Why some be abolished, and some retained
Of such Ceremonies as be used in the Church, and have had their beginning by the institution of man, some at the first were of godly intent and purpose devised, and yet at length turned to vanity and superstition: some entered into the Church by undiscreet devotion, and such a zeal as was without knowledge; and for because they were winked at in the beginning, they grew daily to more and more abuses, which not only for their unprofitableness, but also because they have much blinded the people, and obscured the glory of God, are worthy to be cut away, and clean rejected: other there be, which although they have been devised by man, yet it is thought good to reserve them still, as well for a decent order in the Church, (for the which they were first devised) as because they pertain to edification, whereunto all things done in the Church (as the Apostle teacheth) ought to be referred.
And although the keeping or omitting of a Ceremony, in itself considered, is but a small thing; yet the wilful and contemptuous transgression and breaking of a common order and discipline is no small offence before God, Let all things be done among you, saith Saint Paul, in a seemly and due order: The appointment of the which order pertaineth not to private men; therefore no man ought to take in hand, nor presume to appoint or alter any publick or common Order in Christ's Church, except he be lawfully called and authorized thereunto.
And whereas in this our time, the minds of men are so diverse, that some think it a great matter of conscience to depart from a piece of the least of their Ceremonies, they be so addicted to their old customs; and again on the other side, some be so new- fangled, that they would innovate all things, and so despise the old, that nothing can like them, but that is new: it was thought expedient, not so much to have respect how to please and satisfy either of these parties, as how to please God, and profit them both. And yet lest any man should be offended, whom good reason might satisfy, here be certain causes rendered, why some of the accustomed Ceremonies be put away, and some retained and kept still.
Some are put away, because the great excess and multitude of them hath so increased in these latter days, that the burden of them was intolerable; whereof Saint Augustine in his time complained, that they were grown to such a number that the estate of Christian people was in worse case concerning that matter, than were the Jews. And he counselled that such yoke and burden should be taken away, as time would serve quietly to do it. But what would Saint Augustine have said, if he had seen the Ceremonies of late days used among us; whereunto the multitude used in his time was not to be compared? This our excessive multitude of Ceremonies was so great, and many of them so dark, that they did more confound and darken, than declare and set forth Christ's benefits unto us. And besides this, Christ's Gospel is not a Ceremonial Law, (as much of Moses' Law was,) but it is a Religion to serve God, not in bondage of the figure or shadow, but in the freedom of the Spirit; being content only with those Ceremonies which do Serve to a decent Order and godly Discipline, and such as be apt to stir up the dull mind of man to the remembrance of his duty to God, by some notable and special signification, whereby he might be edified. Furthermore, the most weighty cause of the abolishment of certain Ceremonies was, That they were so far abused, partly by the superstitious blindness of the rude and unlearned, and partly by the unsatiable avarice of such as sought more their own lucre, than the glory of God, that the abuses could not well be taken away, the thing remaining still.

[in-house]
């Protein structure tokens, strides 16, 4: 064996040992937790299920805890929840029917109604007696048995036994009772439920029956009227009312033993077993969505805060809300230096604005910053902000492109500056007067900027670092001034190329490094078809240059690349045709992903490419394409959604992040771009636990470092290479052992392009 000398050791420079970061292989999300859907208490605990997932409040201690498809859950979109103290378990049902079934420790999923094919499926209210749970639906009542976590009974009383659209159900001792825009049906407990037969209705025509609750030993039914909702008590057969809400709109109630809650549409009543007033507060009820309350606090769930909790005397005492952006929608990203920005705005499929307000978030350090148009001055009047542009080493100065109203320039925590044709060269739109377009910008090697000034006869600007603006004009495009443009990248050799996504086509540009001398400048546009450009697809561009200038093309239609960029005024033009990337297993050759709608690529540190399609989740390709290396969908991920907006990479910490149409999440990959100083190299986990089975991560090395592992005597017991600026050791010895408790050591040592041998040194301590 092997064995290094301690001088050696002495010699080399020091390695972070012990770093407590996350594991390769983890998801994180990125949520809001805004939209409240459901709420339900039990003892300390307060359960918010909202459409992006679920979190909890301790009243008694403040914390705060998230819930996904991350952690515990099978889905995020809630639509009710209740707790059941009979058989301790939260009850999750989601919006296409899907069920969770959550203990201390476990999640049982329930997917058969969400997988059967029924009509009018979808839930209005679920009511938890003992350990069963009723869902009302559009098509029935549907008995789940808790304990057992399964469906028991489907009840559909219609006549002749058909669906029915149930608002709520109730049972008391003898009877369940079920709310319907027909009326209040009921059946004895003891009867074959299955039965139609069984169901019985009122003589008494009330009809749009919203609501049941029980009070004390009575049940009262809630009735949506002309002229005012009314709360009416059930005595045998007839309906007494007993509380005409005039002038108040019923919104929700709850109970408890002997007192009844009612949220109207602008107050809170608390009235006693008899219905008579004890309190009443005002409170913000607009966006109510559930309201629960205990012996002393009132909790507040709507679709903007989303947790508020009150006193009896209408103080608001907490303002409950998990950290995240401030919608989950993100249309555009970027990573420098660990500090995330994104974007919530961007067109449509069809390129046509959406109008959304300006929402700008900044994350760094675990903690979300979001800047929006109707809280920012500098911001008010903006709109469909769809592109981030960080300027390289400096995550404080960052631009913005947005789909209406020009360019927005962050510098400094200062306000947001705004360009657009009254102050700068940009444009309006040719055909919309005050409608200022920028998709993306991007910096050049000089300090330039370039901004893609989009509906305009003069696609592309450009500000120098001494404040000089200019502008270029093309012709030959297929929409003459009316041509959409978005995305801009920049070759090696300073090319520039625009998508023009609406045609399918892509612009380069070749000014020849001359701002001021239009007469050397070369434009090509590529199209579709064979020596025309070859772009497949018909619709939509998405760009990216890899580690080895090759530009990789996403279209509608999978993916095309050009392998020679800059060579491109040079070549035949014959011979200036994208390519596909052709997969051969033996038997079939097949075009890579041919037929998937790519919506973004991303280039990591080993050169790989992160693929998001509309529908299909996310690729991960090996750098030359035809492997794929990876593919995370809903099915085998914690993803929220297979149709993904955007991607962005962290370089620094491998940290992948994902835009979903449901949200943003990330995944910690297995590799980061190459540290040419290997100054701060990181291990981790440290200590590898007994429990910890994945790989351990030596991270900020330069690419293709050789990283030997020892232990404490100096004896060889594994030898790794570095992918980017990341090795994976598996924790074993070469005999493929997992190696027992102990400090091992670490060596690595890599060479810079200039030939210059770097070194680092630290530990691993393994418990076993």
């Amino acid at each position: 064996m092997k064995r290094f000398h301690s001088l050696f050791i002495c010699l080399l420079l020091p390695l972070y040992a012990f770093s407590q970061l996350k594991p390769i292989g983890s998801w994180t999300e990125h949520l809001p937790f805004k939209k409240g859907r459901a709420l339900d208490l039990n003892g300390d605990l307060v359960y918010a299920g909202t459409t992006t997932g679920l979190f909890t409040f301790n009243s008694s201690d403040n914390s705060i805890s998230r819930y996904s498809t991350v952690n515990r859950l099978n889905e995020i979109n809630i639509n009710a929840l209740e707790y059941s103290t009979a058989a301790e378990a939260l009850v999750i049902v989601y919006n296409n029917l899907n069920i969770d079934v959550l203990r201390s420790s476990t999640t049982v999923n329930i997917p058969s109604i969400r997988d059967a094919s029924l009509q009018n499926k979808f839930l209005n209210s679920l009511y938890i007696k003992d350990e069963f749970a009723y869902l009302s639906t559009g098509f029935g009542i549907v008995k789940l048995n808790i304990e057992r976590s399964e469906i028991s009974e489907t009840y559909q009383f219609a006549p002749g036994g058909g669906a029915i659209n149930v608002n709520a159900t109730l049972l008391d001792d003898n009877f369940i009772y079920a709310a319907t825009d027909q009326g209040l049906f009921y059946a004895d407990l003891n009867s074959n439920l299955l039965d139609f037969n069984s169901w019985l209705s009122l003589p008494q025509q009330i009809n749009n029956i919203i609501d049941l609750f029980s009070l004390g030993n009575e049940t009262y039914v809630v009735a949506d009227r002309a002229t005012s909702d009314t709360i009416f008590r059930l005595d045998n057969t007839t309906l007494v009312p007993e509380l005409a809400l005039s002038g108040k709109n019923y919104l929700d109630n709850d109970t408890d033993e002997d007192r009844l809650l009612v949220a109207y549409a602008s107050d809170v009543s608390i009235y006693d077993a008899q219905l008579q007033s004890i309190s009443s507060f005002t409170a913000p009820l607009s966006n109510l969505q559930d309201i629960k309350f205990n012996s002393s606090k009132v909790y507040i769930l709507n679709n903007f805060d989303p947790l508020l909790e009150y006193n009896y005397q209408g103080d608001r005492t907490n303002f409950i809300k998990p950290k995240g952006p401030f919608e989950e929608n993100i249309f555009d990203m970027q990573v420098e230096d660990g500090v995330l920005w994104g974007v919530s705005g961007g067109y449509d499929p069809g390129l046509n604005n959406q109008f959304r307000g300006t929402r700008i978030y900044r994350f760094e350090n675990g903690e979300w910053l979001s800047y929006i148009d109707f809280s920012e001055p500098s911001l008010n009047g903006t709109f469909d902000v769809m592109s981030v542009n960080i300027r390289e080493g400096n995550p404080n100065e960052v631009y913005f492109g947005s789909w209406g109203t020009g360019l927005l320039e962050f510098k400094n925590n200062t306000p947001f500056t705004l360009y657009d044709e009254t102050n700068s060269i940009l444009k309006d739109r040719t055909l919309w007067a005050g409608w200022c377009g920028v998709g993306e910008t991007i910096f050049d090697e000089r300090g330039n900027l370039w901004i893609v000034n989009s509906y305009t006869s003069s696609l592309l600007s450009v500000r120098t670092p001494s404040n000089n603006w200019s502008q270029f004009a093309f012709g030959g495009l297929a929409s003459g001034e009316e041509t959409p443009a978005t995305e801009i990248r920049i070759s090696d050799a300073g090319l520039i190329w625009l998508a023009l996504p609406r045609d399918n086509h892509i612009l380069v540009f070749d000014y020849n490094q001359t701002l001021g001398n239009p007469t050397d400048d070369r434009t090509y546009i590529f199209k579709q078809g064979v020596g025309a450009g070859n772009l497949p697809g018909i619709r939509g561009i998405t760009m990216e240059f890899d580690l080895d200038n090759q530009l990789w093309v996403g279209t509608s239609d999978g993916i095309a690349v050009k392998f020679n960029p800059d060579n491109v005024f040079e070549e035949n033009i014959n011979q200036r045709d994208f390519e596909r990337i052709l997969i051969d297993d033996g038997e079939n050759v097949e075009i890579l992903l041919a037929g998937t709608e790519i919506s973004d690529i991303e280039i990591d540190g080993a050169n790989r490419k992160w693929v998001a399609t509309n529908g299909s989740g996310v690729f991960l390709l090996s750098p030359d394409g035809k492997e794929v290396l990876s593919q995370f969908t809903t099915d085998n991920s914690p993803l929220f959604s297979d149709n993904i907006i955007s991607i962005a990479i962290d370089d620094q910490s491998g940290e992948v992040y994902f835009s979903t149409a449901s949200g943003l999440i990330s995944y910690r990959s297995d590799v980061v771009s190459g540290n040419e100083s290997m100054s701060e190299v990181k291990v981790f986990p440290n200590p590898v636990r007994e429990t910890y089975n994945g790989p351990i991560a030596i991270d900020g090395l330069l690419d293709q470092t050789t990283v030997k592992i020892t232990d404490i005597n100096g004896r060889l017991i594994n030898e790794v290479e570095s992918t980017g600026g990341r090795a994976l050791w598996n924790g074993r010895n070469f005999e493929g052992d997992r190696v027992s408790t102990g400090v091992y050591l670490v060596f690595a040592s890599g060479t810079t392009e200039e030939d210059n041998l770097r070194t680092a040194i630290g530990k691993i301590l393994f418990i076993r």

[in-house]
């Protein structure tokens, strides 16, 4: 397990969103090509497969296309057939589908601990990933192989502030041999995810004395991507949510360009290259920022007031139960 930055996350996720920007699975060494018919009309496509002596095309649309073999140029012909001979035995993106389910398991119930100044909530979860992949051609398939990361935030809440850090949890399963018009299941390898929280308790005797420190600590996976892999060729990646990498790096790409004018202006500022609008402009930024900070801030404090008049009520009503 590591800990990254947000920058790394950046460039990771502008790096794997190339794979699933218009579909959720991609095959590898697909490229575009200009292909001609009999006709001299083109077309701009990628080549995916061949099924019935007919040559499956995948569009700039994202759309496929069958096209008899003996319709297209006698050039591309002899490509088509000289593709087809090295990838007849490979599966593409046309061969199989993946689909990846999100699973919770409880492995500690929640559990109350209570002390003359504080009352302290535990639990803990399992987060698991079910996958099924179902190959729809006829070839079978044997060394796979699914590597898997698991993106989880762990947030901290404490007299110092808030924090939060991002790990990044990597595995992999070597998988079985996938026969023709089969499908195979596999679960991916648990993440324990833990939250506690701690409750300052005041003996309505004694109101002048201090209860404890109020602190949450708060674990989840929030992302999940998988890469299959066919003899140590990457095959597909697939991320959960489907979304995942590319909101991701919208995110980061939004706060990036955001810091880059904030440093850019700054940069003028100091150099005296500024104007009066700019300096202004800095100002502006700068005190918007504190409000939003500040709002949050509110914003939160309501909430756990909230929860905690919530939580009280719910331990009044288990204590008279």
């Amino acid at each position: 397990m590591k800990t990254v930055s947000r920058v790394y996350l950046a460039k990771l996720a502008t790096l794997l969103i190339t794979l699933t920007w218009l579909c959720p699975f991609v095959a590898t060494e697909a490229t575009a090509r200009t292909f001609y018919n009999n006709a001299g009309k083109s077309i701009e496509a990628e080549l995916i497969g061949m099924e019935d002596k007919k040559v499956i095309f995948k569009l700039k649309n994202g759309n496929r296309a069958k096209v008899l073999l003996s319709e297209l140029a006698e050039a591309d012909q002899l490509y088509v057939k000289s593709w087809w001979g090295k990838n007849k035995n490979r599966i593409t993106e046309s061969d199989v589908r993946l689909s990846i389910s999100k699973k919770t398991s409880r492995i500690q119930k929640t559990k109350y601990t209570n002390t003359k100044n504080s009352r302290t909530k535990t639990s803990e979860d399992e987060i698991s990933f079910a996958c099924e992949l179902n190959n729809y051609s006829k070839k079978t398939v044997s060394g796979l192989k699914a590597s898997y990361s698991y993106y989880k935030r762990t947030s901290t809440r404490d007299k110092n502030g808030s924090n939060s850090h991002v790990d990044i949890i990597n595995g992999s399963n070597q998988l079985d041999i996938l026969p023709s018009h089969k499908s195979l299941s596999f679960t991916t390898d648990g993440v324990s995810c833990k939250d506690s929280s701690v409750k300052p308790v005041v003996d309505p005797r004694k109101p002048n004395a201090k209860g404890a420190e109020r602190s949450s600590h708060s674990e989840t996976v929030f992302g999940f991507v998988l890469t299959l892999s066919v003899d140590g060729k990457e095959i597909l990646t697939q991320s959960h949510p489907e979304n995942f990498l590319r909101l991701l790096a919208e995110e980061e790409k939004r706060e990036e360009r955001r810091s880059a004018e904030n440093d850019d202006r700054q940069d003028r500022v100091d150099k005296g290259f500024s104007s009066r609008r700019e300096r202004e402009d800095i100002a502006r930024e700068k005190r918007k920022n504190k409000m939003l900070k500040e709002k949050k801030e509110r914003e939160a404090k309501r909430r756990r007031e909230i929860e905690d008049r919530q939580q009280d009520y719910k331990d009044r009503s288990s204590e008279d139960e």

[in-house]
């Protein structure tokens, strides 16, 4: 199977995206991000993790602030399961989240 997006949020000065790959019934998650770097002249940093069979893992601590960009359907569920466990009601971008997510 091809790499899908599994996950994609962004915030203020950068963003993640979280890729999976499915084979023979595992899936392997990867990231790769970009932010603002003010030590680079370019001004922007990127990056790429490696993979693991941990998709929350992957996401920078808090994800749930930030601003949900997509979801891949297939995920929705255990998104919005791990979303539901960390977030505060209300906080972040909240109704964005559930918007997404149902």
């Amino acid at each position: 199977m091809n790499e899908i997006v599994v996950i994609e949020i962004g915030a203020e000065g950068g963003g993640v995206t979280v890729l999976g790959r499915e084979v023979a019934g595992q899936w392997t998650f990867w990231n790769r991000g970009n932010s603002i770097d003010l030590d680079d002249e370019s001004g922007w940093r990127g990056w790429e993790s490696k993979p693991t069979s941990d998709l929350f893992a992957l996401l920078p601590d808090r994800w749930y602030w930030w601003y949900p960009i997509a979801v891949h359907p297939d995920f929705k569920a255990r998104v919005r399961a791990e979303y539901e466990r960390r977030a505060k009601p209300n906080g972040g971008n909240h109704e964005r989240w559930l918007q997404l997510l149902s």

But now as concerning those persons, which peradventure will be offended, for that some of the old Ceremonies are retained still: If they consider that without some Ceremonies it is not possible to keep any Order, or quiet Discipline in the Church, they shall easily perceive just cause to reform their judgements. And if they think much, that any of the old do remain, and would rather have all devised anew: then such men granting some Ceremonies convenient to be had, surely where the old may be well used, there they cannot reasonably reprove the old only for their age, without bewraying of their own folly. For in such a case they ought rather to have reverence unto them for their antiquity, if they will declare themselves to be more studious of unity and concord, than of innovations and new-fangleness, which (as much as may be with the true setting forth of Christ's Religion) is always to be eschewed. Furthermore, such shall have no just cause with the Ceremonies reserved to be offended. For as those be taken away which were most abused, and did burden men's consciences without any cause; so the other that remain, are retained for a discipline and order, which (upon just causes) may be altered and changed, and therefore are not to be esteemed equal with God's Law. And moreover, they be neither dark nor dumb Ceremonies, but are so set forth, that every man may understand what they do mean, and to what use they do serve. So that it is not like that they in time to come should be abused as other have been. And in these our doings we condemn no other Nations, nor prescribe any thing but to our own people only: For we think it convenient that every Country should use such Ceremonies as they shall think best to the setting forth of God's honour and glory, and to the reducing of the people to a most perfect and godly living, without error or superstition; and that they should put away other things, which from time to time they perceive to be most abused, as in men's ordinances it often chanceth diversely in divers countries.
Text from The Book of Common Prayer, the rights in which are vested in the Crown,
is reproduced by permission of the Crown's Patentee, Cambridge University Press.